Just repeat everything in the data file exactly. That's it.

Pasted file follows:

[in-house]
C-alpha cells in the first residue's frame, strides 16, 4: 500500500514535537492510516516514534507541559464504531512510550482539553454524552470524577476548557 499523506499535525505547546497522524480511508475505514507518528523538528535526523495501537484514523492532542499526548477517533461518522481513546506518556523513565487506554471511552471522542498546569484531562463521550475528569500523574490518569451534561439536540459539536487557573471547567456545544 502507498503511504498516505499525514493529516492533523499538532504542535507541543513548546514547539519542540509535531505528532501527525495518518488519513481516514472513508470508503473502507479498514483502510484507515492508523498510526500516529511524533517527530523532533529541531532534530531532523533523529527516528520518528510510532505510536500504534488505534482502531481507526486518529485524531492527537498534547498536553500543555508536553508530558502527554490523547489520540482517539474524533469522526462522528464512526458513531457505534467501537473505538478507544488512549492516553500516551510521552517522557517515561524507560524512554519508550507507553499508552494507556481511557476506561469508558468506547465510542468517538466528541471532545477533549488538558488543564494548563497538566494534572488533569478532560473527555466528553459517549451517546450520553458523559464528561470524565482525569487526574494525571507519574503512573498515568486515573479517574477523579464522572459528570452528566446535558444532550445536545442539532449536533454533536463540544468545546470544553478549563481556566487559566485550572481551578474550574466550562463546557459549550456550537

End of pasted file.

[in-house]
C-alpha cells in the first residue's frame, strides 16, 4: 500500500514535537492510516516514534507541559464504531512510550482539553454524552470524577476548557 499523506499535525505547546497522524480511508475505514507518528523538528535526523495501537484514523492532542499526548477517533461518522481513546506518556523513565487506554471511552471522542498546569484531562463521550475528569500523574490518569451534561439536540459539536487557573471547567456545544 502507498503511504498516505499525514493529516492533523499538532504542535507541543513548546514547539519542540509535531505528532501527525495518518488519513481516514472513508470508503473502507479498514483502510484507515492508523498510526500516529511524533517527530523532533529541531532534530531532523533523529527516528520518528510510532505510536500504534488505534482502531481507526486518529485524531492527537498534547498536553500543555508536553508530558502527554490523547489520540482517539474524533469522526462522528464512526458513531457505534467501537473505538478507544488512549492516553500516551510521552517522557517515561524507560524512554519508550507507553499508552494507556481511557476506561469508558468506547465510542468517538466528541471532545477533549488538558488543564494548563497538566494534572488533569478532560473527555466528553459517549451517546450520553458523559464528561470524565482525569487526574494525571507519574503512573498515568486515573479517574477523579464522572459528570452528566446535558444532550445536545442539532449536533454533536463540544468545546470544553478549563481556566487559566485550572481551578474550574466550562463546557459549550456550537